Praise & criticism: Why they’re not really about you

The other day, I received the following note:

“I love these! Everyone is looking good, and the kids are so animated. Once again, LOVE these! Thanks for thinking of taking them that day.”

Sounds good, right? What do you think it was in response to? Maybe the following family portraits?

Nope, the note was in response to a couple of snapshots taken in a parking lot with a timer, using a point & shoot camera that was sitting on top of a car. Oh heck, I’ll just show them to you:

Nice, huh? 😉 I particularly enjoy the car hood reflection and signs. And yet, I received oodles of praise.

In comparison, the response from the same person to the family portrait session from two years ago was:

“I’ve decided that I don’t want any of the prints. None of the pictures is what I was visualizing. I was hoping for a simple group picture of us standing together in our yard, less posed and more natural looking. Guess I did a poor job of communicating what I wanted. Sorry for the inconvenience, but thanks for your effort.”

Here’s the lesson: Praise and criticism say far more about the giver than they do about the receiver.

I’m going to say it again for good measure: Praise and criticism say more about the giver than the receiver

This is an important lesson, one I desperately needed a couple of years ago. I didn’t have it then, but thanks to Tara Mohr, I have realized it now.

The family portrait session above came precariously close to my burnout; in fact, I only realized just how close while visiting Brian’s family this year. I have never been a group portrait photographer. Although I have shot group portraits for weddings, they’ve never been my specialty or something I particularly enjoyed. I coordinated the family portrait session above as a favor, free of charge, and called in an assistant to shoot so that I could organize and be in the shots (big thanks to Tiffany at Hot Metal Studio!).

I’m not going to lie, the response to the portrait session screwed me up for a while. We all know how it feels to do something as a favor and have it go unappreciated; well, it feels even worse when you receive criticism for it. But, what I’ve learned since is that the criticism I receive says more about the person who gave it than it does about me. It reveals who s/he is and what s/he was feeling and thinking at the time instead of indicating who I am and how well I performed.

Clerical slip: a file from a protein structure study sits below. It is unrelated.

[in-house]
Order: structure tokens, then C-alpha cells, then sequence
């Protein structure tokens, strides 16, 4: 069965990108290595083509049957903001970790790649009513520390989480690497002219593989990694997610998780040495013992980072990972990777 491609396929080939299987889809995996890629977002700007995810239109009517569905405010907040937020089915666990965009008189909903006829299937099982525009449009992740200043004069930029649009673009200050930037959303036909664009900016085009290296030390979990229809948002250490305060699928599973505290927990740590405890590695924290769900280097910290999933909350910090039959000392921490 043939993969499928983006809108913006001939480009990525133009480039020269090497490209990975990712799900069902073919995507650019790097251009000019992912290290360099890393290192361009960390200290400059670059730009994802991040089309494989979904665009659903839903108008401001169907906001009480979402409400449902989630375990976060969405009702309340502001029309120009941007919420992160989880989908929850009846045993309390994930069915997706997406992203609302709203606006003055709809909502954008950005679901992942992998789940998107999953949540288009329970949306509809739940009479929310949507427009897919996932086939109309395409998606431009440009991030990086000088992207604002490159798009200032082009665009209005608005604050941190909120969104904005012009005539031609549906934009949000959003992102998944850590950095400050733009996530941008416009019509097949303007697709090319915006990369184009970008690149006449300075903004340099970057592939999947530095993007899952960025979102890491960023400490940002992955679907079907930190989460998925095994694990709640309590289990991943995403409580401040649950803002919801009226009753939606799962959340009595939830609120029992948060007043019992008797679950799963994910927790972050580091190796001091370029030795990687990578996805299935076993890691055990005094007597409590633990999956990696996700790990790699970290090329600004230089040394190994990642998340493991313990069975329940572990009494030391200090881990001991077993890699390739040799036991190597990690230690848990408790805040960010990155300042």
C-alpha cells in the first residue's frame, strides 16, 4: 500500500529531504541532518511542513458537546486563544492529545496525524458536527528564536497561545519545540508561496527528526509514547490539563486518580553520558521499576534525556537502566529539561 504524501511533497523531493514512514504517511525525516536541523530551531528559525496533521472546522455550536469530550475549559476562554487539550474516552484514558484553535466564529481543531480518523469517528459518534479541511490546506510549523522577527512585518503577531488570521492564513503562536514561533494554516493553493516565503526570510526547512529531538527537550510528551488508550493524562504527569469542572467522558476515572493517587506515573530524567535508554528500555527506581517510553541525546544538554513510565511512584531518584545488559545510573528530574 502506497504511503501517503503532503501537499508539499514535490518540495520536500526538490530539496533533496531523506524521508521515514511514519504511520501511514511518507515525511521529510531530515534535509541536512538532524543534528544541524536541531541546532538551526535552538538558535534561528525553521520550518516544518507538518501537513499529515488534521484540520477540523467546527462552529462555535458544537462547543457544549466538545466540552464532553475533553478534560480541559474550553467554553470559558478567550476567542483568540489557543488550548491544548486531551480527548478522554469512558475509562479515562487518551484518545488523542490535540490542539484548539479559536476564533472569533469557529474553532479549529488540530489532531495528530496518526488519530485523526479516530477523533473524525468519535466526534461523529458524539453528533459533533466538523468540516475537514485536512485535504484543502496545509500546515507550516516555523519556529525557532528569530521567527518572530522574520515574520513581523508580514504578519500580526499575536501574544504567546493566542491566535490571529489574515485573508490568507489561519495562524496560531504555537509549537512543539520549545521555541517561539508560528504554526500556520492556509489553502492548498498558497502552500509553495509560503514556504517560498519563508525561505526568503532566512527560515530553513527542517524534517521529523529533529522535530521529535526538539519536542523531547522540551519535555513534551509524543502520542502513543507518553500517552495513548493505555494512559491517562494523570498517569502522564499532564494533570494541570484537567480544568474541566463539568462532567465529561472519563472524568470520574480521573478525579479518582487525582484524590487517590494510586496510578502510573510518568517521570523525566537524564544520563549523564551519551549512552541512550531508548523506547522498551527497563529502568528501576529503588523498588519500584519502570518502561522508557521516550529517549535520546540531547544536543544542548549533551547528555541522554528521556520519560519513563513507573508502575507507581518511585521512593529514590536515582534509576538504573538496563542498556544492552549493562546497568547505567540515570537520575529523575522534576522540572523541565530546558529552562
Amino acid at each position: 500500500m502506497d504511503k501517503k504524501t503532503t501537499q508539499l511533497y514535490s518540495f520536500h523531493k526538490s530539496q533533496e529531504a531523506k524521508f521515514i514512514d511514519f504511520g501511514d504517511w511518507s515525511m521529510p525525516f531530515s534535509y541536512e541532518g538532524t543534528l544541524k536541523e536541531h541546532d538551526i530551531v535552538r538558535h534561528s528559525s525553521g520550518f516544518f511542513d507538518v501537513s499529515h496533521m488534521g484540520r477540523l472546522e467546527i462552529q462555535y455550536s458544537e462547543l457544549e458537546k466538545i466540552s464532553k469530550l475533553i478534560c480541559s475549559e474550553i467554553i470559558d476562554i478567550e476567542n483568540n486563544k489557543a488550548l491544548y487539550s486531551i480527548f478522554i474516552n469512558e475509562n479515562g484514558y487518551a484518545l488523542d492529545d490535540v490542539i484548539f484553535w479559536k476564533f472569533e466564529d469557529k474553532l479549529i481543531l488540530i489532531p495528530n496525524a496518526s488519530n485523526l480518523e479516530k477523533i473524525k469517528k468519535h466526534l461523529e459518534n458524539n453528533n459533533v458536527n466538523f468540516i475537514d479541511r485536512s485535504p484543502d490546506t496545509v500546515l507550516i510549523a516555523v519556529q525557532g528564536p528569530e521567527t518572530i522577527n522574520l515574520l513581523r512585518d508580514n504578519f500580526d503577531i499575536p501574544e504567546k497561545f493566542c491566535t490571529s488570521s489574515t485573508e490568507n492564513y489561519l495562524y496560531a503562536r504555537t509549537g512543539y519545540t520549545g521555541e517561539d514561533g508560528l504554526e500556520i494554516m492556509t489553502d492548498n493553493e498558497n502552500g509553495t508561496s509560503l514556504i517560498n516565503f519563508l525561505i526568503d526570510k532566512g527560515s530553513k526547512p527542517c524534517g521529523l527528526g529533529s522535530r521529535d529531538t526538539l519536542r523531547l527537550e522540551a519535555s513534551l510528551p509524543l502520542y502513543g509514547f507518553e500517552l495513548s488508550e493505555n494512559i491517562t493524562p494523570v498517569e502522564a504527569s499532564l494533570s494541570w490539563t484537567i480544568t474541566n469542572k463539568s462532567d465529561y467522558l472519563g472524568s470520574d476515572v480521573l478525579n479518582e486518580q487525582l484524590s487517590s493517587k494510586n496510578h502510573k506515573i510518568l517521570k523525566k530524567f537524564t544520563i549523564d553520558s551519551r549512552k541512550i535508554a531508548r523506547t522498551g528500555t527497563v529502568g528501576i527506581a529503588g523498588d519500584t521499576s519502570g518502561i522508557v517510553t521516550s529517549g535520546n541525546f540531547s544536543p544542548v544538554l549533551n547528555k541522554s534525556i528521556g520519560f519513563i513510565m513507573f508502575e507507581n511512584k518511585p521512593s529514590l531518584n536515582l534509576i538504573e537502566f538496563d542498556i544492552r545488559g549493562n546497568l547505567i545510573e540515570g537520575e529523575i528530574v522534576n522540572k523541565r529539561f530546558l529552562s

As long as we are happy with our results, it really doesn’t matter what others say. Of course being criticized still hurts in the moment, but I think knowing that it is someone else’s issue helps you move past it faster. What do you think?

Before I sign off, there’s one more thing I need to mention. Praise seems all good, right? The truth is that it can be just as dangerous. Suppose you get odes to your fabulousness every time you shoot a certain type of session. Having that constant positive reinforcement feels great, but it can also make you feel like you need to keep doing what you’re doing, doesn’t it? Even if it’s not something you enjoy.

Remember that praise also has very little to do with you. Sure it’s nice when someone is happy with your work — it certainly feels better than when they’re unhappy — but ultimately only you can decide if what you’re doing is worthwhile and valuable…or not. None of us can rely on someone else to do that for us.

More to come, including a cool exercise from Ms. Tara.

P.S., I’d like to wish a very happy birthday to my wonderful, sweet, brilliant husband today. Happy Birthday, love!